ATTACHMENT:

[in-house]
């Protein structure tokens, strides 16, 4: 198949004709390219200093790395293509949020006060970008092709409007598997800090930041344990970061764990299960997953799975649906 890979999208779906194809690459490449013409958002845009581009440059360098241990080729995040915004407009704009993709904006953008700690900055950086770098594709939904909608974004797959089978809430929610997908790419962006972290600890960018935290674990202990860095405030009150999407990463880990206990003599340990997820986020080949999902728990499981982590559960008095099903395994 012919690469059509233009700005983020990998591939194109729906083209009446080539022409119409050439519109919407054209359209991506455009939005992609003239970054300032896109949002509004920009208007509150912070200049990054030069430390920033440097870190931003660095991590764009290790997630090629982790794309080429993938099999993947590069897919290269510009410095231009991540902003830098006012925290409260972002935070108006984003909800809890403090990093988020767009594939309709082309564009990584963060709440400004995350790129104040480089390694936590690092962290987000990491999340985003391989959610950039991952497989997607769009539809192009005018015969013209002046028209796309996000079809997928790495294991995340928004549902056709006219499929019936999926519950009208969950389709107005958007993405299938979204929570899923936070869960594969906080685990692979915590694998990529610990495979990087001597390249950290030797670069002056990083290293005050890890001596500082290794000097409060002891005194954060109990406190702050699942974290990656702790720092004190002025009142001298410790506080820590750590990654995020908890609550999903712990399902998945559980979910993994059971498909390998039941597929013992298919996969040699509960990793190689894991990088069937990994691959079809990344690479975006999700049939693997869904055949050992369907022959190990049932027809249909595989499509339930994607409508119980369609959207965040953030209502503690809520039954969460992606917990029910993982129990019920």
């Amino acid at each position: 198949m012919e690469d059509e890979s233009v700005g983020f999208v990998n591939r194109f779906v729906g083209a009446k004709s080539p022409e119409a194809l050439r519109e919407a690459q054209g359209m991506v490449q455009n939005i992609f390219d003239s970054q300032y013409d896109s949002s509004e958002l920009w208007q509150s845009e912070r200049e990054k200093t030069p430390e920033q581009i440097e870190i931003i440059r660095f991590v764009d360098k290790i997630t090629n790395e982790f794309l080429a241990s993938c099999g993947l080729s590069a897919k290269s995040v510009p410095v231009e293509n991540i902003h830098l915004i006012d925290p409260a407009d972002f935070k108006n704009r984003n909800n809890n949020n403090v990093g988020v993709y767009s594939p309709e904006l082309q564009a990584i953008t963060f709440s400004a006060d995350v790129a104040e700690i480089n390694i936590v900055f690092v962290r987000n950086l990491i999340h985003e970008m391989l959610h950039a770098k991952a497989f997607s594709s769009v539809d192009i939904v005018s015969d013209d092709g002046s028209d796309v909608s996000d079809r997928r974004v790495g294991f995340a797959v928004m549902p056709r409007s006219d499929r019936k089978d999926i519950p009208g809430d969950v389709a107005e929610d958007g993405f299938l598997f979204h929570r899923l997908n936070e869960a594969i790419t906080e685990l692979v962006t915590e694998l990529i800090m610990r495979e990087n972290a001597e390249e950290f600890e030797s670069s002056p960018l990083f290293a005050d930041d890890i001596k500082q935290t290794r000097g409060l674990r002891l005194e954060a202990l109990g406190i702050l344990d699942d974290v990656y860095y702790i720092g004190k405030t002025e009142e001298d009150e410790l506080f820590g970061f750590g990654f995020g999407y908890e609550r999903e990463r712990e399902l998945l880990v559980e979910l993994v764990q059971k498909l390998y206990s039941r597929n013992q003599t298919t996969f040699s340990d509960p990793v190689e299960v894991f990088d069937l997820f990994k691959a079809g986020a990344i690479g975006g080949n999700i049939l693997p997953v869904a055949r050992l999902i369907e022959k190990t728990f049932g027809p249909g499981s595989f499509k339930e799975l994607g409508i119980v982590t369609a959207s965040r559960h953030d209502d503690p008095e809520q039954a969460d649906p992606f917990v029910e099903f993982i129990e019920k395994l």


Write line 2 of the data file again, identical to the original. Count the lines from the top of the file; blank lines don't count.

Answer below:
């Protein structure tokens, strides 16, 4: 198949004709390219200093790395293509949020006060970008092709409007598997800090930041344990970061764990299960997953799975649906 890979999208779906194809690459490449013409958002845009581009440059360098241990080729995040915004407009704009993709904006953008700690900055950086770098594709939904909608974004797959089978809430929610997908790419962006972290600890960018935290674990202990860095405030009150999407990463880990206990003599340990997820986020080949999902728990499981982590559960008095099903395994 012919690469059509233009700005983020990998591939194109729906083209009446080539022409119409050439519109919407054209359209991506455009939005992609003239970054300032896109949002509004920009208007509150912070200049990054030069430390920033440097870190931003660095991590764009290790997630090629982790794309080429993938099999993947590069897919290269510009410095231009991540902003830098006012925290409260972002935070108006984003909800809890403090990093988020767009594939309709082309564009990584963060709440400004995350790129104040480089390694936590690092962290987000990491999340985003391989959610950039991952497989997607769009539809192009005018015969013209002046028209796309996000079809997928790495294991995340928004549902056709006219499929019936999926519950009208969950389709107005958007993405299938979204929570899923936070869960594969906080685990692979915590694998990529610990495979990087001597390249950290030797670069002056990083290293005050890890001596500082290794000097409060002891005194954060109990406190702050699942974290990656702790720092004190002025009142001298410790506080820590750590990654995020908890609550999903712990399902998945559980979910993994059971498909390998039941597929013992298919996969040699509960990793190689894991990088069937990994691959079809990344690479975006999700049939693997869904055949050992369907022959190990049932027809249909595989499509339930994607409508119980369609959207965040953030209502503690809520039954969460992606917990029910993982129990019920």